Trans Mountain Expansion Project, Canada
The Trans Mountain Expansion (TMX) project is a proposed expansion of the existing Trans Mountain pipeline system between Edmonton, Alberta, and Burnaby, British Columbia, Canada. The expansion is estimated to be completed for approximately $6.8bn.
Once fully operational in 2019, the expanded pipeline will increase the nominal capacity of the existing pipeline from 300,000 barrels of oil a day (bod) to 890,000bod.
TMX expansion project background
Constructed in 1953, the existing Trans Mountain Pipeline currently carries refined products, synthetic crude oils and light crude oils. The TMX project will expand the existing 1,150km pipeline between Strathcona County and Burnaby.
Kinder Morgan subsidiary Trans Mountain Pipeline submitted a proposal to the National Energy Board (NEB) to twin its existing oil pipeline in December 2013. The NEB conducted the regulatory review process between January 2014 and December 2016.
The NEB recommended the Federal Governor in Council to grant approval for the expansion in May 2016. Despite opposition and multiple lawsuits from environmental groups, the TMX project was approved by the Canadian Government in November 2016. The approval, however, binds the company to abide by 157 conditions for executing the project.
Details of the TMX expansion
The expansion will involve the construction of approximately 980km of new 36in diameter pipeline, reactivation of 193km of out-of-service pipeline sections from Hinton to Hargreave and Darfield to Black Pines, construction of 12 new pump stations, and 19 new tank forms at existing storage terminals in Burnaby and Edmonton.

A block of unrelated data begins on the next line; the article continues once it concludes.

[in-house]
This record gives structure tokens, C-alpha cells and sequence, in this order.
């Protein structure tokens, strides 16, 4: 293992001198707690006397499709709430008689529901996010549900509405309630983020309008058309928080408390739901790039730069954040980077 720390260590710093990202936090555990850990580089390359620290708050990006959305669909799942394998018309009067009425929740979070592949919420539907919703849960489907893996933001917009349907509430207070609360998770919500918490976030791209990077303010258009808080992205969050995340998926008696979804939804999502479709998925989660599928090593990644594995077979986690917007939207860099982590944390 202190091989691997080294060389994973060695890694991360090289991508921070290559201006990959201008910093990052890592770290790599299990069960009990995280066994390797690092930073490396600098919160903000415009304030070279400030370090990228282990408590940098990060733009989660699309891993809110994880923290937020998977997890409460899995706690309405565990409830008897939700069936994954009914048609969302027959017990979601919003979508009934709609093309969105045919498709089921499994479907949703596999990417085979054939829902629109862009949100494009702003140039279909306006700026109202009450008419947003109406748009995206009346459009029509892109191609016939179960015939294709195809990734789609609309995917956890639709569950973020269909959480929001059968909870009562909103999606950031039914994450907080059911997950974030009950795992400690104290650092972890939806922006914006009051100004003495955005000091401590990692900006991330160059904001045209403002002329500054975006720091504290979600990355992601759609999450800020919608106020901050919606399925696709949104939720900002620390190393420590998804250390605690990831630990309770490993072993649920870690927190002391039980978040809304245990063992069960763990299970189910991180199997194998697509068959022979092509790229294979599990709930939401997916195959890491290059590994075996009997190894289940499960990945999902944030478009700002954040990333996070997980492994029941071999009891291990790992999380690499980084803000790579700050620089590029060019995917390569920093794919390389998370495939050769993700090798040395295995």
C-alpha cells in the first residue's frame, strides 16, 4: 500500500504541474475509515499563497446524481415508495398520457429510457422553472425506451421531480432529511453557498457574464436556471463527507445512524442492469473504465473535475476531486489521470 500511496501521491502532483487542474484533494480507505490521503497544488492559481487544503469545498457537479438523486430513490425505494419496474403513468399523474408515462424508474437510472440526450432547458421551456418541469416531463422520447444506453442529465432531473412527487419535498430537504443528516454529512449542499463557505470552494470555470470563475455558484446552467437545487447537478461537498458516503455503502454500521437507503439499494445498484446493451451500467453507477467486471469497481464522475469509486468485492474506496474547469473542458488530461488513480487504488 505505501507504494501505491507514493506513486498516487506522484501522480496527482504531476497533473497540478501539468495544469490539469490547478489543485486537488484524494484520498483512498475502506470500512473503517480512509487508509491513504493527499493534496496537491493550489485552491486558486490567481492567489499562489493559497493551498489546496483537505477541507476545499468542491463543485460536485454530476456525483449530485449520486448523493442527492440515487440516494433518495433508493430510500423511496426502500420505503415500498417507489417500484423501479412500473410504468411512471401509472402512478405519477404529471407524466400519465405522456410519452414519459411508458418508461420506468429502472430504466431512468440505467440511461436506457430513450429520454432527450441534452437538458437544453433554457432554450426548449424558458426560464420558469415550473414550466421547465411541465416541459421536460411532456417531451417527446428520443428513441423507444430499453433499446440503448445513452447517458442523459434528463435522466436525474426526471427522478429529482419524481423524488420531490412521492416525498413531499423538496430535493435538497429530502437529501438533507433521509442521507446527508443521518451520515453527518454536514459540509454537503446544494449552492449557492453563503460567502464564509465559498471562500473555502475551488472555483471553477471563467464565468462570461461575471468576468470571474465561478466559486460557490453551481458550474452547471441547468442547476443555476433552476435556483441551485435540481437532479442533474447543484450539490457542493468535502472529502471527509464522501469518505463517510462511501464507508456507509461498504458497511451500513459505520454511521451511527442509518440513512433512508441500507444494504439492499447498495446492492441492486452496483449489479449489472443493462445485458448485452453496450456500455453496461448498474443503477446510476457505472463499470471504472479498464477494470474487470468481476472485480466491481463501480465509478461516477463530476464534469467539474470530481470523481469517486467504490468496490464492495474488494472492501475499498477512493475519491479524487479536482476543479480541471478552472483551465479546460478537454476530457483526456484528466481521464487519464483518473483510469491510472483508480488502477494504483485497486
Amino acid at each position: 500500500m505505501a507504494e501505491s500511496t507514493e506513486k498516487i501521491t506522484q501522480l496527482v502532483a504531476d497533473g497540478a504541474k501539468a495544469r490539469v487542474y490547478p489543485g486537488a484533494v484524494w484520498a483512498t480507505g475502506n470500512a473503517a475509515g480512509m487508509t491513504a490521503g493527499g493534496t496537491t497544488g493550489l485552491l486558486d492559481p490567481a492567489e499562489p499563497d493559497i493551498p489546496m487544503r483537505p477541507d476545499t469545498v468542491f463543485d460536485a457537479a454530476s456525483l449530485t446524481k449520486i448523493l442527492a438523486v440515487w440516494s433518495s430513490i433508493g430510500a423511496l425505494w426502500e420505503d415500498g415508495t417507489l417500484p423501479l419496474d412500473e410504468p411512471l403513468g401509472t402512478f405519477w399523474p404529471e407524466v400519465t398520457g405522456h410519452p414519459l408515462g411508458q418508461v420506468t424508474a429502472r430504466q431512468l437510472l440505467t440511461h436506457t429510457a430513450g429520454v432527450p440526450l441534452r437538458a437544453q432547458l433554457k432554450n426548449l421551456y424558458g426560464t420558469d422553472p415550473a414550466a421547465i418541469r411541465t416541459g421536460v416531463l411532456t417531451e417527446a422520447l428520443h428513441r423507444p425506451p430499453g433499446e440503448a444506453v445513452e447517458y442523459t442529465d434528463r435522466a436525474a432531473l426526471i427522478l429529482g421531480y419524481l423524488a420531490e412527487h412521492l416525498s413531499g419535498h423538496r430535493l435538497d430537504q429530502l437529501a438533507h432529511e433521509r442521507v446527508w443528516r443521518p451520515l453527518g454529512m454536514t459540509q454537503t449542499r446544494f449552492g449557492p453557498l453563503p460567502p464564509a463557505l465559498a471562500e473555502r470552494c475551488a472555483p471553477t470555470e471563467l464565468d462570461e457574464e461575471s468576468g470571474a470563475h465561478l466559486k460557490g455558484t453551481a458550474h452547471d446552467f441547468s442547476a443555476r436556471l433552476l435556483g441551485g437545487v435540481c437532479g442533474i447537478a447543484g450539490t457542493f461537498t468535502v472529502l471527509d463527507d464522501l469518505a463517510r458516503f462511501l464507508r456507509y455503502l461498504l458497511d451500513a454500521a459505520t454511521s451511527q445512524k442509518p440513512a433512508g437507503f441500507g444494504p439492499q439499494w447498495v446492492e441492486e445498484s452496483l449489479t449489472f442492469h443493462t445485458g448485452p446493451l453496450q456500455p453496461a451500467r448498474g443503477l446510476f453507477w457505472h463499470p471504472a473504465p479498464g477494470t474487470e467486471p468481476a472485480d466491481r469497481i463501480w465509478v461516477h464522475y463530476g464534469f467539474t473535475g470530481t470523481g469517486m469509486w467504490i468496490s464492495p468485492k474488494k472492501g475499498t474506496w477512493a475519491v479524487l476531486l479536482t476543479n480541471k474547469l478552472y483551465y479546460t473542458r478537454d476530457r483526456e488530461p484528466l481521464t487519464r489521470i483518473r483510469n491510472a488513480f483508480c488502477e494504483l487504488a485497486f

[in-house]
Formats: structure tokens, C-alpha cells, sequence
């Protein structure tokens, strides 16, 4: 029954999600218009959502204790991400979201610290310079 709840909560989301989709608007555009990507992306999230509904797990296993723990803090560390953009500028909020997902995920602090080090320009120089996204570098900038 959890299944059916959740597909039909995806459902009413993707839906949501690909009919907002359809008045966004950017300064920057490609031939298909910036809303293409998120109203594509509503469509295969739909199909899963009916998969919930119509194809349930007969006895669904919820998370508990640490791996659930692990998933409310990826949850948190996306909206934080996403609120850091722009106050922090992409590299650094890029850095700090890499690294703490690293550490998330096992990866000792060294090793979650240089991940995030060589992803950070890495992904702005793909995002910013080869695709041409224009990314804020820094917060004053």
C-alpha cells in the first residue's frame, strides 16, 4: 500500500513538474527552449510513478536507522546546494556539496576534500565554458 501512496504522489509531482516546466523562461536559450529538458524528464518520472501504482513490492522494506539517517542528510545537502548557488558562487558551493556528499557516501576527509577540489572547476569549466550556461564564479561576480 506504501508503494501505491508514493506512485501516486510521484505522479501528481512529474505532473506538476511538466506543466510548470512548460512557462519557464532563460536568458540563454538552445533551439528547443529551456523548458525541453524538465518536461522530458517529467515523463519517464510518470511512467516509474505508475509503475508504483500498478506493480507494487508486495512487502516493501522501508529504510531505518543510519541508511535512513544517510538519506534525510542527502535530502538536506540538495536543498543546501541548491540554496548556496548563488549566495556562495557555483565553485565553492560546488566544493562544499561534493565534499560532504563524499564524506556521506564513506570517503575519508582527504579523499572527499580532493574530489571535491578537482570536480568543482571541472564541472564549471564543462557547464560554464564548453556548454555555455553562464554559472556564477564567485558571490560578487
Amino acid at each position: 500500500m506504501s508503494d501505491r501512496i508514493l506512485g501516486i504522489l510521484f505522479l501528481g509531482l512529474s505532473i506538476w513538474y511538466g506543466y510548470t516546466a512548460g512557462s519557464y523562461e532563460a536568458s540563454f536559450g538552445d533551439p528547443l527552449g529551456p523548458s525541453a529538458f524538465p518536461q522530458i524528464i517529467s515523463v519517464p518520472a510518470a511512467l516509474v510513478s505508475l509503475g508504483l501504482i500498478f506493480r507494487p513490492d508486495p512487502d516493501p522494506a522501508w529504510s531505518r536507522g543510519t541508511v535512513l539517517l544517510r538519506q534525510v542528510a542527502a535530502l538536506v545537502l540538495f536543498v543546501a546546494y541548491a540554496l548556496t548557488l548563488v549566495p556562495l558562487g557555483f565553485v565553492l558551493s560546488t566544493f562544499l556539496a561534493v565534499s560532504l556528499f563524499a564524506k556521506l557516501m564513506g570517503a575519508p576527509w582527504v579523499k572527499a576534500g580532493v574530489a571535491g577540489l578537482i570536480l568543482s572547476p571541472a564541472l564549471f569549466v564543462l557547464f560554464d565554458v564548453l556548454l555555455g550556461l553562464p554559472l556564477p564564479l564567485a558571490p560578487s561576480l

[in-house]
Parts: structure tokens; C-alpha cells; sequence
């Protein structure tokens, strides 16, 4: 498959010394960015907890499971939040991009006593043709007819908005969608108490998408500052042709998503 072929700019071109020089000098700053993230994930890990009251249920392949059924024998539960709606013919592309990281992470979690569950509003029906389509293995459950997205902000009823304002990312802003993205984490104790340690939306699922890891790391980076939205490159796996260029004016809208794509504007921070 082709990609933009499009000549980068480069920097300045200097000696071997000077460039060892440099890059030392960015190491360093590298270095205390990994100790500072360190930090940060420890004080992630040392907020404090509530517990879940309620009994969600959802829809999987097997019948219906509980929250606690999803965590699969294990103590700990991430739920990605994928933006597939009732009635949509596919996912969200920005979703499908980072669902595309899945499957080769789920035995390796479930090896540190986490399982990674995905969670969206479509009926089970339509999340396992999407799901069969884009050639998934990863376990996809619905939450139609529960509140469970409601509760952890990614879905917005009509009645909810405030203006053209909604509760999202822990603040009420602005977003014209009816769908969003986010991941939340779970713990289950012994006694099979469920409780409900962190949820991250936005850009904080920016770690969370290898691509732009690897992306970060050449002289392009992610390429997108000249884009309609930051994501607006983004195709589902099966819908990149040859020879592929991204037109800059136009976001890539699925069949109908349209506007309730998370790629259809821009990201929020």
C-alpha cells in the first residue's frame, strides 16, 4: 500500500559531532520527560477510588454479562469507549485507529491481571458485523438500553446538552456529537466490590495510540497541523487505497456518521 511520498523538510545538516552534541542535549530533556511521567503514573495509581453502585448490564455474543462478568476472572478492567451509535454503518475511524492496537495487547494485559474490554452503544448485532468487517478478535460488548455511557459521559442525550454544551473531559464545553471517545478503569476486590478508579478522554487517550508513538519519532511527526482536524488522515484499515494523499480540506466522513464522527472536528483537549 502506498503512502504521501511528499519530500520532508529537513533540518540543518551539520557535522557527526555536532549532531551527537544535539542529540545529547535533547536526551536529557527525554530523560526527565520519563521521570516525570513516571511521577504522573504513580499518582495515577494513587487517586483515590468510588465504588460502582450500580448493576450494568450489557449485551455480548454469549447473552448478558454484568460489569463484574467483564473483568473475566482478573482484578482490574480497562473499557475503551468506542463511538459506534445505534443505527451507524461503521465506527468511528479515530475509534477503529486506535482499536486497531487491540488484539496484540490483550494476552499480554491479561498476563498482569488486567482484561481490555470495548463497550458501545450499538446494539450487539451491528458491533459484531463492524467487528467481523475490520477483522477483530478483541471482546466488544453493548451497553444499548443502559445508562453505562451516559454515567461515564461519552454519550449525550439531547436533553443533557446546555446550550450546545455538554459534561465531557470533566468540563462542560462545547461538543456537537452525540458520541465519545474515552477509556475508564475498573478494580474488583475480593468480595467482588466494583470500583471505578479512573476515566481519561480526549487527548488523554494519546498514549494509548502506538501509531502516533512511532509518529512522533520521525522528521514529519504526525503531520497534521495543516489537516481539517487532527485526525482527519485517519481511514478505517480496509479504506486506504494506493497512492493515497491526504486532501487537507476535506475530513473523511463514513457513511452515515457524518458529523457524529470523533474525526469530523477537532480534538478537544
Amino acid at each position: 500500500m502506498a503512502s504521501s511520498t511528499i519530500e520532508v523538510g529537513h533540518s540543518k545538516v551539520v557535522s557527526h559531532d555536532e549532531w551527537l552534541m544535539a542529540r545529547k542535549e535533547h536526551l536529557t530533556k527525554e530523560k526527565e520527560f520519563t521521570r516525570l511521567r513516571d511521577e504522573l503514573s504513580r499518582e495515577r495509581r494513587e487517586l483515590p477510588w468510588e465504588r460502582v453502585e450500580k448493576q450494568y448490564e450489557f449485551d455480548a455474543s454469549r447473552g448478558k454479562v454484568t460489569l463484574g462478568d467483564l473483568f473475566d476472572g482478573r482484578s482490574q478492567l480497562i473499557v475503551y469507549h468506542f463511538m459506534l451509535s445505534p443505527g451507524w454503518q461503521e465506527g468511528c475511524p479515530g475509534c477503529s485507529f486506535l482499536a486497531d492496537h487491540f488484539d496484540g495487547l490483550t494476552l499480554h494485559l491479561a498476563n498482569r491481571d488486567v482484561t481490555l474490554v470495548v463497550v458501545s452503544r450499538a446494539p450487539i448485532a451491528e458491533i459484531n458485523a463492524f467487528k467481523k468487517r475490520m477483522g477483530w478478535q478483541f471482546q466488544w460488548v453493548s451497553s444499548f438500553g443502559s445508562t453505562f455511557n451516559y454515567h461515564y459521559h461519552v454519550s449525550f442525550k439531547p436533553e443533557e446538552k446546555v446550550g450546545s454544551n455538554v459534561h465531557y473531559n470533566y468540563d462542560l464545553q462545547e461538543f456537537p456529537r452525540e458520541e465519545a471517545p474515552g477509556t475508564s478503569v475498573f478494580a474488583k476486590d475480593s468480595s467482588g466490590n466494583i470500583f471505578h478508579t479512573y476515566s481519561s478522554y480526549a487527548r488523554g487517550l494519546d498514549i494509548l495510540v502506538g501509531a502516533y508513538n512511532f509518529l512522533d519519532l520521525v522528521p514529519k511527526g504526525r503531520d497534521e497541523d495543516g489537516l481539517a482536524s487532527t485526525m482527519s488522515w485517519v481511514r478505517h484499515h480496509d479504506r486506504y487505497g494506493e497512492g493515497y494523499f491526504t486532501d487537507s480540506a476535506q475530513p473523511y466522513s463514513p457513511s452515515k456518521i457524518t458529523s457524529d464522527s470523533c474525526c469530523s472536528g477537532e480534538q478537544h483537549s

The proposed expansion of Westridge Marine Terminal in Burnaby will add three new berths, which will increase the handling capacity of the terminal from five to 34 tankers a month.
Approximately 73% of the route will follow the existing right-of-way, while 16% will use other linear infrastructure. A new right-of-way will be built to serve 11% of the route.
Construction of Trans Mountain Expansion
Construction on the expansion of the Trans Mountain Pipeline is expected to start in 2017, and the pipeline is scheduled for commissioning in December 2019. The construction will require an area with a minimum width of 45m, which is cleared of trees and brush.
The topsoil will also be removed and segregated for future reformation. The majority of the construction at terminals and pump stations will be carried out either on the existing land or next to existing facility sites.
Construction at terminals and pump stations is scheduled to be completed within 12 months and the work will be carried out using innovative methods for minimum interruption and impact to landowners and the community. Trenchless construction method will be implemented in select locations to reduce potential distraction and environmental impact.
The construction will normally extend up to 12 hours a day, and five to six days a week. The critical construction will be carried out during night-time or weekend hours.
Trans Mountain expansion project benefits
The Canadian Government will receive tax and royalty revenues of $46.7bn from the construction and the first 20 years of operations of the pipeline. The total revenues will constitute $23.7bn tax revenues from oil producers, $4.2bn in the form of dividends, oil and gas investments worth $13.7bn, $3.3bn from operations, $1.2bn from the project development and $661m from tanker traffic.
The expansion will also add additional property tax revenue of $530m to local governments along the pipeline route over 20 years. The municipalities and regional governments are anticipated to receive new tax payments of up to $1bn over 20 years.
The pipeline expansion will employ 15,000 people during the construction phase, and create 37,000 direct, indirect and induced jobs each year during operations.